If you're lucky enough to be born a Palestinian, you have three choices: 1) you can be a second-class citizen in Israel, or 2) you can spend the next 50 years in a refugee camp, or 3) you can live in a few odds and ends places that Israel didn't want, governed by a bunch of organized criminals (who are at least Palestinian organized criminals). The liberal Israelis feel badly about this, so they negotiate with you to improve your plight. As they know that they'll have to give up something when the negotiations are over, they let them drag on and on for years. They know that the Palestinians have no bargaining position, and thus don't really know if Israel should give up anything at all. However, the Israelis feel themselves to be basically good well-meaning people, and the act of negotiating makes them feel generous. They actually feel like a 'normal' country, engaged in negotiations with their friends and neighbours. Imagine their shock and horror when you turn on them! How ungrateful can a people be? Said has a good article on what may be in store.
This article is about the idea, proposed by Russian mathematicians, that the timeline used in conventional history is all messed up. The mathematicians have found that the patterns of the conventional chronology are suspiciously similar, as if the chronology contains many instances where a series of events has been counted more than once. If there has been substantial error in the chronology, the timeline we are used to is too long, and events in ancient history turn out to be not so ancient. The 'dark ages', which we think of as lasting for hundreds and hundreds of years, may not have lasted for very long, if at all. The timeline of history comprises one of the most important foundations of our thought. If the timeline is wrong, we would have to rethink the whole way we view the world.
The whole Yugoslavian situation is just as troubling as it was before. Milosevic claimed that no one won a plurality in the election, so there should be a run-off. What if he was right? Do we only support democracy when the electors vote for people we like? German meddling in the Balkans continues. The real basis for the problems in Yugoslavia continues to be ignored by the press. Kostunica is just as scary a nationalist as Milosevic was. There doesn't appear to be any reason to expect anything but more of the same. I hope I'm wrong.
Israelis are dreaming if they think the United States supports them for any reason other than sheer economic self-interest. Israel is the American watch dog over the mid-east oilfields. Once the oil starts to run out (or if large amounts of oil are suddenly found elsewhere or technical solutions to replace the oil are implemented), American diplomatic support and American money will disappear instantly. The Palestinians are almost always in an incredibly bad bargaining position. You would think that Israel would be in a hurry to get some permanent resolution to the whole situation, while the most favorable result for the Jewish Israelis is still possible. The Israeli Government has to get the position of Israel 'normalized' in the Middle East well in advance of any drastic change in the status of oil. This is a good article on the current mess.
The moderator of a political debate (for the New York Senate, no less) asks a question based on an internet hoax. Given the fact that journalists are just entertainers, and show no aptitude for the facts, why do journalists moderate debates and ask the questions? If debates are important to a democracy, shouldn't people who know what they're doing be involved? What sort of punishment should be meted out for such an egregious error?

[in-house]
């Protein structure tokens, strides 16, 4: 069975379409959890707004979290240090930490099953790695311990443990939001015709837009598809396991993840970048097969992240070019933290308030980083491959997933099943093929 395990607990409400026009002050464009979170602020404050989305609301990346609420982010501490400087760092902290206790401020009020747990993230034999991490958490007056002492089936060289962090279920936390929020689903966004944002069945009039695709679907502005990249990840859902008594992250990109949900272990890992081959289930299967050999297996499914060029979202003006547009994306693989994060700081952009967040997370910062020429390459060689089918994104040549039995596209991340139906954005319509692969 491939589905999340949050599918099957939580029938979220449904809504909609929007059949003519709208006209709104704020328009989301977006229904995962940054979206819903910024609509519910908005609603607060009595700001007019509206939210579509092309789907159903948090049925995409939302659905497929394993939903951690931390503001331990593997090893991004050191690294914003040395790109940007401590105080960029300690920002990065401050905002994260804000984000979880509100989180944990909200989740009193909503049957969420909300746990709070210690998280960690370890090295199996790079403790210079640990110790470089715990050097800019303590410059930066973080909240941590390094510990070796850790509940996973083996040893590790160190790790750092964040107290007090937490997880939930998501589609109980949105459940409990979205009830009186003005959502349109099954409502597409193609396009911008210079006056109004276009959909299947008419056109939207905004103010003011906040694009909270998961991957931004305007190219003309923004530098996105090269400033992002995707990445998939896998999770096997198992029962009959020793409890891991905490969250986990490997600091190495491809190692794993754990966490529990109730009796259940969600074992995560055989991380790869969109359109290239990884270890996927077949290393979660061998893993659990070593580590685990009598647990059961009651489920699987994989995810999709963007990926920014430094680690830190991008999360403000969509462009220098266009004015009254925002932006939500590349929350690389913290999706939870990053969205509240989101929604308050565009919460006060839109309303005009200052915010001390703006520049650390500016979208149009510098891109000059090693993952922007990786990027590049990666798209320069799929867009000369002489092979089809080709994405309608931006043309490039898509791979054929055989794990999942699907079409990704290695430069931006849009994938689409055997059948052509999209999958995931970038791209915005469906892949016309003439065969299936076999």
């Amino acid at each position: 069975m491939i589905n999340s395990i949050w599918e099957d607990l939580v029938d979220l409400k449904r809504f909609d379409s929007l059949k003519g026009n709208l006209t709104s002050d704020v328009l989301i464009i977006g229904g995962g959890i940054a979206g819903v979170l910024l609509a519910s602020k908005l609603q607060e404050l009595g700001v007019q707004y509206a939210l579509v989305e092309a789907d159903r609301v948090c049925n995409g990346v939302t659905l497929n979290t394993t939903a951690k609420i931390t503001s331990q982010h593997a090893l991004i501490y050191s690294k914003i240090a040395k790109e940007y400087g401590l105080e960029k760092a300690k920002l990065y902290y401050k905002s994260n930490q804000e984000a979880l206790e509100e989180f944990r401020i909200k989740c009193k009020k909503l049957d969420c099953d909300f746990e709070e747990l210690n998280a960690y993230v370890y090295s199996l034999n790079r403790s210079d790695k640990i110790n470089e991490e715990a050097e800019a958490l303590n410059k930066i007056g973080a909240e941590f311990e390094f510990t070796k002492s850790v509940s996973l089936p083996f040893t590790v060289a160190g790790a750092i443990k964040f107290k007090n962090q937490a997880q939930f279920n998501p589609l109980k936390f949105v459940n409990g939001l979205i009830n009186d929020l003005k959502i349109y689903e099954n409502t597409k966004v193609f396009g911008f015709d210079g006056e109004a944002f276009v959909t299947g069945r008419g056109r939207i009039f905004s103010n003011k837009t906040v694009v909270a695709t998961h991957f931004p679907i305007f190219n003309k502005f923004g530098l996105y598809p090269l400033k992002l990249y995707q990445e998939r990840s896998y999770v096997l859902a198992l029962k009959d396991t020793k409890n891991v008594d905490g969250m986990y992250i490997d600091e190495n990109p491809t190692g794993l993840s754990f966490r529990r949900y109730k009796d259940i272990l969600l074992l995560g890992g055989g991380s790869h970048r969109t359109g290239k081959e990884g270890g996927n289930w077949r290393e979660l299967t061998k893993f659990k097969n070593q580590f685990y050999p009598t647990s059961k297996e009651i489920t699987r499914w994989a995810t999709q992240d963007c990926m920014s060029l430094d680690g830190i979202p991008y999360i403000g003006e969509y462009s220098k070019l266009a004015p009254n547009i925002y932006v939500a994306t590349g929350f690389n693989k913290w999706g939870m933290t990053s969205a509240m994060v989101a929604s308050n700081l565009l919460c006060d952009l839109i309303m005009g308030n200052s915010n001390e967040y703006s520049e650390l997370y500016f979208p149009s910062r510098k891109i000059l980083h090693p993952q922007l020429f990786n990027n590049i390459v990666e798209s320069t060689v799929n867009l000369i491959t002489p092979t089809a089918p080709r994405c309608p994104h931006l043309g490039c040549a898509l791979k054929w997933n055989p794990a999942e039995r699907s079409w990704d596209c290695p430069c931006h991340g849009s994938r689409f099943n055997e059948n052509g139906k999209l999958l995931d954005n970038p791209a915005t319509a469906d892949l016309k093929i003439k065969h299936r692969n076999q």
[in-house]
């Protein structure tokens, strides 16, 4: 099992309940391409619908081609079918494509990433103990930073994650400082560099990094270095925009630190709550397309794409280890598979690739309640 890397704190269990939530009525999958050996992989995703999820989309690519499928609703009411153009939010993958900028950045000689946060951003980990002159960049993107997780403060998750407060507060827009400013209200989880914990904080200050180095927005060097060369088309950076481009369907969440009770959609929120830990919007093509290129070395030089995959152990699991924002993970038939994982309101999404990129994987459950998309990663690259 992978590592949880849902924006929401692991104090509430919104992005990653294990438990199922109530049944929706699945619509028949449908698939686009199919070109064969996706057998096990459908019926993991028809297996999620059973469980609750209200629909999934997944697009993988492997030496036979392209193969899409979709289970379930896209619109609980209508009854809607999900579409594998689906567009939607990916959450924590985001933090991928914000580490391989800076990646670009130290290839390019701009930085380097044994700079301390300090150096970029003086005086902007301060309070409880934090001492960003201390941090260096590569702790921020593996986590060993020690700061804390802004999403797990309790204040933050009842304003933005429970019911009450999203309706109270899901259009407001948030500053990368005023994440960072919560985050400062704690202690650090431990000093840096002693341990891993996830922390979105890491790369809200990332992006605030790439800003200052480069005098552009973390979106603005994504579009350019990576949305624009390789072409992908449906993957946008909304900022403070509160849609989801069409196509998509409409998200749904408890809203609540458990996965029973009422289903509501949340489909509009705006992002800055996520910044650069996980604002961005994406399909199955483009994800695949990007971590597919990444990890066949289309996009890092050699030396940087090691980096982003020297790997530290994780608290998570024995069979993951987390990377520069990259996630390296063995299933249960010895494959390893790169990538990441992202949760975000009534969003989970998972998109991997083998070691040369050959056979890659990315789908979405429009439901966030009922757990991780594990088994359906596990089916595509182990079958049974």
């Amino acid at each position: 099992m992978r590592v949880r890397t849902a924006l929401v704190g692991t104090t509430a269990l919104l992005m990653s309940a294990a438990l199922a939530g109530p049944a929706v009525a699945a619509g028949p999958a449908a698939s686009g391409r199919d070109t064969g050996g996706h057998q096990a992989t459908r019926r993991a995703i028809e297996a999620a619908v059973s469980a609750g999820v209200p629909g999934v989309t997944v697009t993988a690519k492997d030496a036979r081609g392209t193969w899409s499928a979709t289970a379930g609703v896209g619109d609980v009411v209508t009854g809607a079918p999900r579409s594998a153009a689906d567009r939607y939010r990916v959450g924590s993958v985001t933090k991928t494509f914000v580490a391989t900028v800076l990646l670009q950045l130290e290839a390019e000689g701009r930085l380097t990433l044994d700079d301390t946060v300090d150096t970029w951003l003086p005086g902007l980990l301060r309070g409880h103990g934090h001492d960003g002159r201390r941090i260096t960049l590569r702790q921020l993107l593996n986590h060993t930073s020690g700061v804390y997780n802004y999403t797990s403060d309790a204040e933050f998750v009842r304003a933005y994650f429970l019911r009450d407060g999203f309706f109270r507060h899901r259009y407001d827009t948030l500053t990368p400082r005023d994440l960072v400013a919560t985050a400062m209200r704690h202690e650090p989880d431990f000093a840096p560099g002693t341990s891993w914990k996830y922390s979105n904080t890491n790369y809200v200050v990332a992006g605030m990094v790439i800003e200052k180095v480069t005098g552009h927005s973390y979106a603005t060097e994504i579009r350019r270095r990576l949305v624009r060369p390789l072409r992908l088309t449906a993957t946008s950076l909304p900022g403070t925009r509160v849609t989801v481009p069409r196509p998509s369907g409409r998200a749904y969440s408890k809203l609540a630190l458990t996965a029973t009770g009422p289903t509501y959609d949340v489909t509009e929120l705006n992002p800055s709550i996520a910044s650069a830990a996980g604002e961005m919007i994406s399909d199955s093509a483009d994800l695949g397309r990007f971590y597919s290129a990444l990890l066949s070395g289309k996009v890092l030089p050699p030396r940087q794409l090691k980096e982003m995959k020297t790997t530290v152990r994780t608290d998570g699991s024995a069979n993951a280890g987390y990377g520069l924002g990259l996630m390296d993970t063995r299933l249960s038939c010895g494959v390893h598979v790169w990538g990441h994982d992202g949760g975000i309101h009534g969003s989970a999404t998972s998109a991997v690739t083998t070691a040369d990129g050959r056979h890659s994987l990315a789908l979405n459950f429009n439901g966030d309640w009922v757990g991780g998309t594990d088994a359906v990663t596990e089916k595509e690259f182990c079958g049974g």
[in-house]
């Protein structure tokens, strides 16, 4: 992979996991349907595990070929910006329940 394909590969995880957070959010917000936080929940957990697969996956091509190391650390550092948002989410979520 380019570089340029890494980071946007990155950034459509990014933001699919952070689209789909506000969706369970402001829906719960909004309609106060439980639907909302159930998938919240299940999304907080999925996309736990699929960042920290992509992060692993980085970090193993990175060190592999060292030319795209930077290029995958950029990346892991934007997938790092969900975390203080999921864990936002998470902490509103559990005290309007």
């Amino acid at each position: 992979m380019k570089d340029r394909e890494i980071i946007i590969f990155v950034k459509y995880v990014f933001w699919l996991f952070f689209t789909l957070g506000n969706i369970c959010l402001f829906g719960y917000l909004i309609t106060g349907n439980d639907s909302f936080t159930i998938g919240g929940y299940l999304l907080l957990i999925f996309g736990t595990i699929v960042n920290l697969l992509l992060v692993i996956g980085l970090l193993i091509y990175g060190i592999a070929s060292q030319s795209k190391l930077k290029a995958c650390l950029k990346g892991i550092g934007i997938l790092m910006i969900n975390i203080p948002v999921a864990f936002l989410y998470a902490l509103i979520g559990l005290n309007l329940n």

The experts have decided that the record industry is tilting against windmills in its various attempts to stop sharing of music over the internet. What if the music industry executives are smarter than we give them credit for? What if all this litigation is merely an effort to keep the issue in the public eye, and create a demand for compressed (and inferior quality) music files? Then deals can be done and the consumer will end up paying CD prices for essentially costless (to the record industry) downloads. See the second letter on this page.
I've finally seen something on the use of agents provocateurs in the anti-globalization protests in Prague. Thirty years from now the CIA will almost certainly be forced to release documents showing that the so-called 'black anarchists' in Seattle and other places were led by similar government employees.
The people who run the Republican Party are very smart. They have picked an obviously unqualified buffoon as their presidential candidate. If he wins they have a completely manipulable puppet in the
White House (sort of like Reagan after he was shot). A win also proves to themselves just how powerful their party and their money are. On the other hand, given the fact that Gore should have an advantage with the state of the economy, if the Democrats win, the Republicans haven't wasted a useful future candidate. On top of that, since the electorate seems to want to create balance between the levels of government, a candidate like Bush may improve their chances in Congress. It's a no-lose situation for the Republicans.
Oh, great! Aren't you getting sick and tired of discrimination against the 'abled'? The handicapped get all the good parking spots. You have to have some terrible disease to smoke marijuana.
And now this.
Watch the Olympics? I don't think so. I'll start watching when two conditions are met. First, the meat-puppets who compete should never receive the awards. The awards should go to the team of pharmacologists and doctors who prepared (i. e., drugged) the 'athletes' to win. Second, the International Criminal Organization (isn't that what IOC stands for?) has to be completely remodelled. Here are two possible changes: first, all IOC members have to have actually competed in an Olympic Games; and, secondly, no IOC member can have been associated with a government run by Franco.
We could all effect big changes if we did one thing. Boycott all the corporations that sponsor the Olympics. It is ultimately money from these corporations that funds the corruption.